The NRA’s Interest in Seeing Dems Win This Fall

Big news from the gun world–not the world of people who so loudly insist they will no longer be targets, but from the world of the manufacturers–Remington has filed for bankruptcy.  They don’t plan to dissolve, just reorganize.  The implications for the NRA’s future political strategy are intriguing.

Gun sales are down, and they have been down since the 2016 election.  Remington and other manufacturers massively overproduced before the election in expectation of huge sales after the election, huge sales that didn’t happen.  So they were stuck with debt, excess inventory, and a slumping market.

They had expected Clinton to win the presidency.  Then, the NRA leadership, in its role as an advocacy arm of the gun industry, would work its marketing magic, scaring insecure and easily-frightened people into thinking someone would take their guns away.  It had worked beautifully after Obama’s elections to drive up sales, so it ought to have worked after Clinton’s.

Fear of liberals in power can drive up gun sales several ways, from the fairly rational to the totally wacko.  Somebody who likes guns, who appreciates and enjoys the projection of inordinate force (shooting things up for fun–which I am not, by the way, knocking) may buy now a weapon that may become illegal to purchase later: better to access that range of pleasure while one can before the law forecloses it.  Another motive: buy an AR as an act of solidarity with a principle and a cause that one believes in, a principle and cause believed to be under threat.  I can appreciate that one.  It was one of my motives for buying a copy of Salman Rushdie’s The Satanic Verses when Rushdie was in hiding and under threat of death for writing that book; it was my meager stand for freedom of expression.  Fanatically extreme devotion to the Second Amendment puzzles me, but I try to remember that my devotion to First Amendment principles puzzles some people, too.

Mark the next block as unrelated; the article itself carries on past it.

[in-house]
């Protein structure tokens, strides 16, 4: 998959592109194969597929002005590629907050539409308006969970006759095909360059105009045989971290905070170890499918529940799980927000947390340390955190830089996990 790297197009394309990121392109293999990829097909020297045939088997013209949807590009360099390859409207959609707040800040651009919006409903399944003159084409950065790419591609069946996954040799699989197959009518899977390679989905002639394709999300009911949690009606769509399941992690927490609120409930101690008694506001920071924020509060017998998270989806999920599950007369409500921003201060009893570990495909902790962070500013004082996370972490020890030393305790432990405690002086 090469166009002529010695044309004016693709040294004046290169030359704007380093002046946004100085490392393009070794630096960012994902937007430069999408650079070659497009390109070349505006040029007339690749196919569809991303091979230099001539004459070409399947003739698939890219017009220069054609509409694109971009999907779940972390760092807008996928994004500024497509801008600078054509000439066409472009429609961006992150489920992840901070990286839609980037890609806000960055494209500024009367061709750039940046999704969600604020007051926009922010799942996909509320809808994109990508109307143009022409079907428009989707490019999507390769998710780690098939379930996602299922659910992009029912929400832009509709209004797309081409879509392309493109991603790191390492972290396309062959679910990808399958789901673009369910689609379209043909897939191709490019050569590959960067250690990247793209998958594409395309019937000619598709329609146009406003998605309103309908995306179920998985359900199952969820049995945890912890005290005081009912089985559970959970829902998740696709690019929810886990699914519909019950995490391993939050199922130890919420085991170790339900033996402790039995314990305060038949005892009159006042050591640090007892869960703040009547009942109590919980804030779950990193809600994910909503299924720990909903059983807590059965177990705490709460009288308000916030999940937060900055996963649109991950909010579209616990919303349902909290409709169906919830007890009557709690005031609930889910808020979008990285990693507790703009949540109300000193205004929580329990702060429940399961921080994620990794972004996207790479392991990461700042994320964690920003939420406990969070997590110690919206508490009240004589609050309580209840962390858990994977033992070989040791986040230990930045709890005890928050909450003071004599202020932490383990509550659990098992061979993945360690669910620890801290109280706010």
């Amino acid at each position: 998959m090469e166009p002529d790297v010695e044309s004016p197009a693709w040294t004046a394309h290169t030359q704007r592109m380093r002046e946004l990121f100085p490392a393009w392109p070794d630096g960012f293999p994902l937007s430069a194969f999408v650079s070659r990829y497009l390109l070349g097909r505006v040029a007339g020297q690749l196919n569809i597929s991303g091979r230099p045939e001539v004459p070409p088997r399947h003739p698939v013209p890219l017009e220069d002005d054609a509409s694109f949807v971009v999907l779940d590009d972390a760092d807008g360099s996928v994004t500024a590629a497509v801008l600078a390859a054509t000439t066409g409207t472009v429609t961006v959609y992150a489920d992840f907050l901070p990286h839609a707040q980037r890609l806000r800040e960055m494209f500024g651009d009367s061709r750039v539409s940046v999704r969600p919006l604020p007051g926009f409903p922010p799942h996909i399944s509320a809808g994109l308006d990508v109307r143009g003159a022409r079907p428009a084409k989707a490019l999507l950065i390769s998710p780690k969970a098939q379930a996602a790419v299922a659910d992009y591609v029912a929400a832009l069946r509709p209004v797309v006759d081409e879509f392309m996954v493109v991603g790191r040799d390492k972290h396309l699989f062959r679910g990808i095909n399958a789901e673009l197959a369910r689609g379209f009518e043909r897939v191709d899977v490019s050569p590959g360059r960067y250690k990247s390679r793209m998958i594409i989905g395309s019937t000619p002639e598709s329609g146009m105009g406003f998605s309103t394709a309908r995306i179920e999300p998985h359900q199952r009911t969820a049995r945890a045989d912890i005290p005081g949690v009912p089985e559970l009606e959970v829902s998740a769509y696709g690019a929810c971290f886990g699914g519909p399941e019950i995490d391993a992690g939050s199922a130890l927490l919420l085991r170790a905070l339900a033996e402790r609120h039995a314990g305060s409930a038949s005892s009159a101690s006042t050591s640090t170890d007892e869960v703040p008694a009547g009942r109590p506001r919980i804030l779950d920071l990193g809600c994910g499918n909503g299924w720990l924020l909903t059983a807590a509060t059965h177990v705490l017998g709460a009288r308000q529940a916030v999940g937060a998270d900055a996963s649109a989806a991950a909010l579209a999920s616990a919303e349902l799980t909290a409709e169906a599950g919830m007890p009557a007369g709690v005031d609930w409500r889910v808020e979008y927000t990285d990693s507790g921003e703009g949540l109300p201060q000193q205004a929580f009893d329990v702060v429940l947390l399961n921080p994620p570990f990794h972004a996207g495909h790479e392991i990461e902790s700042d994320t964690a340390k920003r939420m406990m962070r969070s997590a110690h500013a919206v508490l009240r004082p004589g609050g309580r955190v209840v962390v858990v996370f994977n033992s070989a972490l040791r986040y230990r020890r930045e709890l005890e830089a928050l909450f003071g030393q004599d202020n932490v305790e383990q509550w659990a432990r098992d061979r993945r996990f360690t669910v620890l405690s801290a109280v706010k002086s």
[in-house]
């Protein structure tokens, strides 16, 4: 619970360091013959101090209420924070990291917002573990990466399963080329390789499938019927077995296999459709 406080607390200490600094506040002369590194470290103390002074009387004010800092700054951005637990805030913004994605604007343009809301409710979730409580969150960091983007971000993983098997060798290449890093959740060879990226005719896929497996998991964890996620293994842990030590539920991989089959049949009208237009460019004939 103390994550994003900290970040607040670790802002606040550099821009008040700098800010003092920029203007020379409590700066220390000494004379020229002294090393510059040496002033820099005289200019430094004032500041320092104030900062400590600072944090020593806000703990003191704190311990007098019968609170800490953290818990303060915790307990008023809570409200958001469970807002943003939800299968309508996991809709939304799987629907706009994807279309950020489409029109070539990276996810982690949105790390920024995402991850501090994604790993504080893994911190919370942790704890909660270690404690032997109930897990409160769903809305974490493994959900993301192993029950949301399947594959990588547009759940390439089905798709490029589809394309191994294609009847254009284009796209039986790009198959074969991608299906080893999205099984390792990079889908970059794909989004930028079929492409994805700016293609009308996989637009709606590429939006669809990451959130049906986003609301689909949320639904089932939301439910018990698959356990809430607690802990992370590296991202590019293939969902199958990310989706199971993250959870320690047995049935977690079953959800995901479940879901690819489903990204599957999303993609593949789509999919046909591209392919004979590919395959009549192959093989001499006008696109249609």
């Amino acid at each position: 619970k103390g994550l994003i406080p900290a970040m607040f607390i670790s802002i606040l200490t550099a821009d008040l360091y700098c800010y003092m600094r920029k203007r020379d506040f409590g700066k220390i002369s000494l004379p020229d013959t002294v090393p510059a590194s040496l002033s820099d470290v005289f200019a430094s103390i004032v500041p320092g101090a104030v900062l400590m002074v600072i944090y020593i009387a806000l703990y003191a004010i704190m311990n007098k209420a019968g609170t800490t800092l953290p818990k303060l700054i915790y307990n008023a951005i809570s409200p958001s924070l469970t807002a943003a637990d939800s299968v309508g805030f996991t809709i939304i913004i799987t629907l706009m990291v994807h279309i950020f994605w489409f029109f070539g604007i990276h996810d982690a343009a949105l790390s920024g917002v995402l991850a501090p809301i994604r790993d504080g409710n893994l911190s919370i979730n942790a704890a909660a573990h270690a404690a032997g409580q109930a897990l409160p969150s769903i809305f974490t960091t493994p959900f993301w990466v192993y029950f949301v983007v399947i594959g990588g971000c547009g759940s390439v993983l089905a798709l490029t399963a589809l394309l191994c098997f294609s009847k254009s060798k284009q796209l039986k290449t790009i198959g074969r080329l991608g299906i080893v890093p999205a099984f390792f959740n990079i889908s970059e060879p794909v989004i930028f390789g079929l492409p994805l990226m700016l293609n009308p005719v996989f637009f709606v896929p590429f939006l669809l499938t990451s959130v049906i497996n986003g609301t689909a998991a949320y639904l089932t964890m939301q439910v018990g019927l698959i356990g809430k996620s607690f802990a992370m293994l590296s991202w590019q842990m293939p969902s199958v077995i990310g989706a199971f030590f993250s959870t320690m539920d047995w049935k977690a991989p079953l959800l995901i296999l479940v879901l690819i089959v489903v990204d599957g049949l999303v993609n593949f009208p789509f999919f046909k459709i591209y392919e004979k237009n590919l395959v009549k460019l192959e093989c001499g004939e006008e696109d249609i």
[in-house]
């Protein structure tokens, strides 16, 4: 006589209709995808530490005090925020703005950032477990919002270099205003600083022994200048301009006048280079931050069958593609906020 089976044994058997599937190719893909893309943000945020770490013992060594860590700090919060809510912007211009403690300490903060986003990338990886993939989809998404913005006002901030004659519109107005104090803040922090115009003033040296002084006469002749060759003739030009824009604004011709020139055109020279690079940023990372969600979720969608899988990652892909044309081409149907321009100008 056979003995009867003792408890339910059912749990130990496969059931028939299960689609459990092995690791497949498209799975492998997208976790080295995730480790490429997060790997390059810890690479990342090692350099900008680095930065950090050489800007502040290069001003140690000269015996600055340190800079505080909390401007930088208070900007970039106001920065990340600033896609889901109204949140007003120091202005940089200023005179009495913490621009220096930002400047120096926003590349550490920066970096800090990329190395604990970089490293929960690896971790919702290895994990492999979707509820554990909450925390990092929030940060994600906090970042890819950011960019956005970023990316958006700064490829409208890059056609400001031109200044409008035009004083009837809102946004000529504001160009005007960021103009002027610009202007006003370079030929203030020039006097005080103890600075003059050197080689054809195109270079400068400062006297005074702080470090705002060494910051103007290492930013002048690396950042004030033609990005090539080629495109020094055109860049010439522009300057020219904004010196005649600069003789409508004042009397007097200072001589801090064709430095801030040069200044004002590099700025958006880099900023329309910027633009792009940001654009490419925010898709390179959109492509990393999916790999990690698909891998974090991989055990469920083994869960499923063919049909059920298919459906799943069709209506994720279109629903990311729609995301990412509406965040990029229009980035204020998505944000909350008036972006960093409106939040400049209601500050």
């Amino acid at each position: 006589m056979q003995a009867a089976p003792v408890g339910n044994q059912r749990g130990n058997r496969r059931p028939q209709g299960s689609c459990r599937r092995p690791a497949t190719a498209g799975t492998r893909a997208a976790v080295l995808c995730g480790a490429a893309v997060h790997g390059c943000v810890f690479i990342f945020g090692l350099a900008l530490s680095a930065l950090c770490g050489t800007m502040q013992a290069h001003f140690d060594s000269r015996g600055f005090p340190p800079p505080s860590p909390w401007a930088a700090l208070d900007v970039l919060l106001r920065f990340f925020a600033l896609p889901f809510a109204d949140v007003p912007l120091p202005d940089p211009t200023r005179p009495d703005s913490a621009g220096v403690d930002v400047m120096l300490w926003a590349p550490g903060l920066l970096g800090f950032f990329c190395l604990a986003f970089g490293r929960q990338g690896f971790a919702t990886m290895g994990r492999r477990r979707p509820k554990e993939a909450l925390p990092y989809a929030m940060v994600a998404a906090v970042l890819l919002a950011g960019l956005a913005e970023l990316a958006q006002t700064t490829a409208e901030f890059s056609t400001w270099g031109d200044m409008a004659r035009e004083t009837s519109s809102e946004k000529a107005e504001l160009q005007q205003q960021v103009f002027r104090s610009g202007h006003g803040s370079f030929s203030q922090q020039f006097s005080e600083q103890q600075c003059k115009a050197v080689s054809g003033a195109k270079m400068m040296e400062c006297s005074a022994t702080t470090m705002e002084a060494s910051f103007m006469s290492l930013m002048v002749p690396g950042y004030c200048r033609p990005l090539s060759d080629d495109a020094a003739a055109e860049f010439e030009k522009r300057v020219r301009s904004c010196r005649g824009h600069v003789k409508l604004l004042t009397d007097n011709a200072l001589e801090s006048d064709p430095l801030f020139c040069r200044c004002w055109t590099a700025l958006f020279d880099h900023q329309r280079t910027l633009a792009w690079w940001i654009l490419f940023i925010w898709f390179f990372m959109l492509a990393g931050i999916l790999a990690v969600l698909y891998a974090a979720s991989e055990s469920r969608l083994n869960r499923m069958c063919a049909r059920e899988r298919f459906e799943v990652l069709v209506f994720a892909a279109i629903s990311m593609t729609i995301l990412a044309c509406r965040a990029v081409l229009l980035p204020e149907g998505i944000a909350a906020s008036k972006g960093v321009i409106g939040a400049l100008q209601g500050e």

Now into motives and fears with which I can’t feel any imaginative sympathy.  Some are persuaded that liberals want to take away their guns because they are too naïve to recognize the threat of criminal hoards who will sweep across the nation if good guys with guns are not there to protect us all.  Naïve?  Ha!  Liberals actually welcome that anarchy!  Or no, they are dupes of dark and powerful forces that want to disarm and dominate us all.  Yeah, that’s it.  They’ll take away our guns, and then they’ll crush us all under the boot heel of tyranny.  Hillary’s going to take away our guns and set up a feminist dictatorship!  My AR-15 is all that stands between freedom and Stalin!  That’s why they want to take it away!  (Freedom to do what?)  Freedom to own guns, you fool!–Forgive me.  I find it hard to take these Red Dawn fantasies seriously, but they do motivate a hard lunatic core who hand a lot of money over to the gun makers.

After Trump’s election, the gun makers had a problem.  Republicans sympathetic to their industry controlled every branch of government.  Fear of imminent bans, restrictions, or confiscations could not plausibly motivate sales.  Who would believe Trump, Ryan, or McConnell would back any serious gun control policies?  Gun lovers could relax.  They could always put off that high-dollar purchase till later.  And the nuts would not feel so much a need to protect themselves from a government from which they no longer felt quite so alienated.

The NRA (and through them, the manufacturers) backed Trump because he supported them and shared the bellicosity essential to their marketing plan.  But they expected him to lose.  And then a Clinton presidency would boost anxiety-based sales.  They miscalculated.

These are smart, cynical, ruthless, unprincipled people.  They are not likely to make that mistake again.  They make money by presenting themselves as the opponents of liberals in power.  Liberals out of power don’t make them money.

It is in the interest of the firearms industry, therefore, to see Democrats win elections, but the industry itself must also be perceived as in opposition to the Democrats.  There’s a danger, of course, that liberals might actually enact legislation that would, once again, ban assault weapons or some other profitable product line.

For gun makers, therefore, the ideal outcome of the 2018 election would be for Democrats to win one or more houses of Congress and to push for gun control.  The NRA could rale furiously against that legislation and scare the hell out of their constituency, thus driving up sales.  And Trump could veto anything that manages to pass, thus preserving revenue streams.

How to help the Democrats win without seeming to?  That’s the subtle game the NRA needs to think through.  They need to motivate their base, but make sure that a lot more other people vote against them.  I’m not savvy enough to know how they might do that, but I’m sure it would be done so far behind the scenes that it would never be visible.

So if the Democrats win this fall, cynical thugs on the far right may have helped.

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